Elizabeth and Charles, high school sweethearts, married when she was 18. Charles was in the Navy, but was shipped overseas a year later, and never got to meet his son. The letters (dated from January to October of 1944) tell the story of a brave Navy sailor who deeply loved his wife and child.

“The way he wrote to her, he told her over and over that she was his life,” he says. “The last couple of letters, he talked about me, which meant a lot.

The letters were discovered after two property preservation workers, completing a routine preliminary walk-through on a foreclosed home in Augusta, Georgia, found them, along with a Purple Heart medal, in a dusty box in the house attic.

No one knows how they got there – or even who owned the house.

“That’s the mystery of it, ” Lara Mauer, 43, tells PEOPLE. “We will never know.”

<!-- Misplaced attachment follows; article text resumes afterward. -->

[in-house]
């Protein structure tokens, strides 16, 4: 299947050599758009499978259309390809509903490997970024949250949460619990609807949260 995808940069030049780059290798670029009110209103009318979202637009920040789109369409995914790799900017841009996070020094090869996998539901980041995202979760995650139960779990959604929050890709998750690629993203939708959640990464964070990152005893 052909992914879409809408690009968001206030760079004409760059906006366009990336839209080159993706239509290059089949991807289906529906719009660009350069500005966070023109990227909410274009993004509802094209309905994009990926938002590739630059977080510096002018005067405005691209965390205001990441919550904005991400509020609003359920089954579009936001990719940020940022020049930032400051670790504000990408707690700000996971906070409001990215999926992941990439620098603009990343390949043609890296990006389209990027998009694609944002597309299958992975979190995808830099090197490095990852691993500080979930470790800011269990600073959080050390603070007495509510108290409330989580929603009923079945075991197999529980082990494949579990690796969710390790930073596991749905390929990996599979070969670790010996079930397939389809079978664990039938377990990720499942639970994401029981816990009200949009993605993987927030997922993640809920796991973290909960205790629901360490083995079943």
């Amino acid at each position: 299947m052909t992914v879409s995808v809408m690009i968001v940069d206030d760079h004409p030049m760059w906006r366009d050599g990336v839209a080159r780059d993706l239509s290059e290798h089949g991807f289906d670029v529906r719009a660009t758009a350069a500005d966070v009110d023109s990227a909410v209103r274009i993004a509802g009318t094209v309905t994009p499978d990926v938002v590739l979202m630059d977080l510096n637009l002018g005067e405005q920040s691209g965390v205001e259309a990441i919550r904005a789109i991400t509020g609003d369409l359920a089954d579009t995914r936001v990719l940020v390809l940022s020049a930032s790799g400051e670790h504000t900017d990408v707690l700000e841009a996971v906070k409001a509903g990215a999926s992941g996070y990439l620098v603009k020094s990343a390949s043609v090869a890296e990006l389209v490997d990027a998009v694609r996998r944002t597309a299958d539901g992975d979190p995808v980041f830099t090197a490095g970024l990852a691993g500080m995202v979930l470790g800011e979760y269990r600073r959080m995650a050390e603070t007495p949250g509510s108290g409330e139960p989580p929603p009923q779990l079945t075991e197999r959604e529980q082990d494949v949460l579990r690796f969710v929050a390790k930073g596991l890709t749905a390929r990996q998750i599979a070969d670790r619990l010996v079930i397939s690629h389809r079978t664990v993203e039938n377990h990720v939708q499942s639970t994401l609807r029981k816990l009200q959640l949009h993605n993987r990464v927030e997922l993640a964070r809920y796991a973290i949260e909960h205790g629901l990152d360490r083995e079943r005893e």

Her finding them when she did was also incredibly serendipitous.

We didn t know at the time, but that house was going to be condemned for black mold, Mauer says. I found the box on a Thursday and by the following Monday everything had been bagged and destroyed. It s pure luck that I picked up that dusty box when I did or none of this would have happened.

The Hunt Begins

Mauer took the letters to close friend Britnee Kinard, a 2015 Caregiver Lincoln Award winner for her work with the SD Gunner Fund, an organization that assists veterans and disabled children with the financial burdens of owning a service dog.

Kinard, 32, whose husband is a disabled OIF Army Sgt., feels a strong connection to the military and was excited to help reconnect the letters to the family.